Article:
OSHA Clarifies Fall Protection Questions!

OSHA has recently put out a letter of interpretation regarding a couple common questions about the new Walking Working Surfaces and Fall Protection Systems regulation.

The first has to do with proof loading of snap hooks. Gravitec has long been a supporter of connectors with stronger gates. We believe OSHA requiring connectors with a 3600 pound rated gate will do more to prevent equipment related accidents than any other single requirement. It’s a good thing! (if you haven’t yet, get on board and replace all your old connectors). The language used in the regulation stated that all connector gates were required to be proof loaded to 3600 pounds, which seemed odd to a lot of the technical folks. ANSI requires the gates of all connectors be rated to 3600 pounds and batch test the design accordingly, but it does not require each and every connector gate to be proof loaded. This would damage the gate and render the hook useless. Everyone figured that this was an oversight and OSHA mistakenly used this wording, and the OSHA issued letter confirms this. OSHA does not need every connector gate proof loaded to 3600 pounds.  

The other clarification is regarding 1910.30 that requires a “qualified person” to conduct an employers’ fall protection training. Fear ran through all fall protection engineers thinking they are going to be relegated to conducting training. Employers wondered how any drawings were going to get stamped because their engineers would be teaching the crew how to put on a harness. This language created confusion because other regulations use the term “competent person” to describe who shall conduct training. There is a general misconception that a “qualified person” is a professional engineer. This is incorrect….usually, sometimes, maybe… I’ll do my best to explain. Before you can determine who is qualified or competent, you have to look at the subject matter. We know that a qualified person is a subject matter expert, by demonstration of their education (degree/certificate), experience or professional standing they have proven an ability to resolve problems relating to the subject matter. When the subject matter is fall protection training, an expert is likely a person with an ability to teach, knowledge of the subject, education or training in fall protection and a proven ability to solve problems relating to training. If there are gaps in a students knowledge or skill, a qualified person (trainer/instructor) has to have the ability to resolve the problem. It is a much different person when the subject matter is determining the existing loads on the column of a building with six-inches of snow load to make sure the building won’t fall down when a horizontal lifeline is anchored to it. In this situation, the subject matter is structural engineering, therefore the qualified person is likely a professional structural engineer. So the OSHA letter explains, in a really wild, cross-referencing fashion, that a competent person who is identified as a trainer, fits the definition of a “qualified person” in regard to fall protection training.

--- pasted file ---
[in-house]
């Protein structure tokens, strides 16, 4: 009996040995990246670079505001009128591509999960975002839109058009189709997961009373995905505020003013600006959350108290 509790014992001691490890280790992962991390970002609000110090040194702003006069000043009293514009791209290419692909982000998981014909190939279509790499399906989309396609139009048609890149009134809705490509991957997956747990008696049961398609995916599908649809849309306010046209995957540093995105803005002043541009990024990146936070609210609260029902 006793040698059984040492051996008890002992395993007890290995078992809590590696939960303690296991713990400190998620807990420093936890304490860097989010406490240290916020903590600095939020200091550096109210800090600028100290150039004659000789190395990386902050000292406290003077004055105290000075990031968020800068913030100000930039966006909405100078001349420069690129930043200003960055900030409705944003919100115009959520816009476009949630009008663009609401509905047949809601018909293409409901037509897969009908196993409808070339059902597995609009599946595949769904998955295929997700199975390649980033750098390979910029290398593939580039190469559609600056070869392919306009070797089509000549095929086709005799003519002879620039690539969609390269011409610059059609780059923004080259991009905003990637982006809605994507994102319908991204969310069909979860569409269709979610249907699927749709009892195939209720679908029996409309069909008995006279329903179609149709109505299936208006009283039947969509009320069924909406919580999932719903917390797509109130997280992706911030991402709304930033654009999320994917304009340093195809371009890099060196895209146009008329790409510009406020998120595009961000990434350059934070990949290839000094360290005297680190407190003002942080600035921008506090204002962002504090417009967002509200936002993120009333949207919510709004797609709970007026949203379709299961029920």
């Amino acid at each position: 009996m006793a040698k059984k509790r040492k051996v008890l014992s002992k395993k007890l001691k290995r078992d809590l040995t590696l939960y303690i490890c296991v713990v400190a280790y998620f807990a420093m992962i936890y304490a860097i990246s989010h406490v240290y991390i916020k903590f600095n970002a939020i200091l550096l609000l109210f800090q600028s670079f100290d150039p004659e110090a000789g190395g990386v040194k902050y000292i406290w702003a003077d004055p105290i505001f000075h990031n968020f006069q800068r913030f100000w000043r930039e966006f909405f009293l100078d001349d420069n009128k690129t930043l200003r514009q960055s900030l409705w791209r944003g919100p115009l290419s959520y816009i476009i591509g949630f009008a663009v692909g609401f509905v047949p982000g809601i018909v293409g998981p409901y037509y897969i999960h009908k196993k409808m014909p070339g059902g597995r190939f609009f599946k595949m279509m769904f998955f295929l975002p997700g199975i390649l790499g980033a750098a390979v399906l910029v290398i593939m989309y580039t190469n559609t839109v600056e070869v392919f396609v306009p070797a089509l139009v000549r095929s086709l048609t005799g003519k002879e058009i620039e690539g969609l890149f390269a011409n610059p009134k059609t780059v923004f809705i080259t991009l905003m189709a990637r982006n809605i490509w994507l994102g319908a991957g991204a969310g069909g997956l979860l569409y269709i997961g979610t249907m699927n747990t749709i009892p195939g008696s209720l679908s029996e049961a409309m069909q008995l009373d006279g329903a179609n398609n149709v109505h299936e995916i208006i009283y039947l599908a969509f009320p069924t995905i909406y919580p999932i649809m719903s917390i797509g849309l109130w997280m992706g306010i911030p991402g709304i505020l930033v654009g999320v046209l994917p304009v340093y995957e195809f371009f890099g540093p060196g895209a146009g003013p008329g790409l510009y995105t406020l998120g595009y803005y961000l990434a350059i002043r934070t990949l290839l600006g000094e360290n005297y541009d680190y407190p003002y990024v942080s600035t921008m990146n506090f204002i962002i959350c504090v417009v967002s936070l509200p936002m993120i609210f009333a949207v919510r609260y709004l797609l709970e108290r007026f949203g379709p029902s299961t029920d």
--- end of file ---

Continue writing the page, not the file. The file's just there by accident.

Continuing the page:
If you have any questions, contact Gravitec Systems at 1.800.755.8455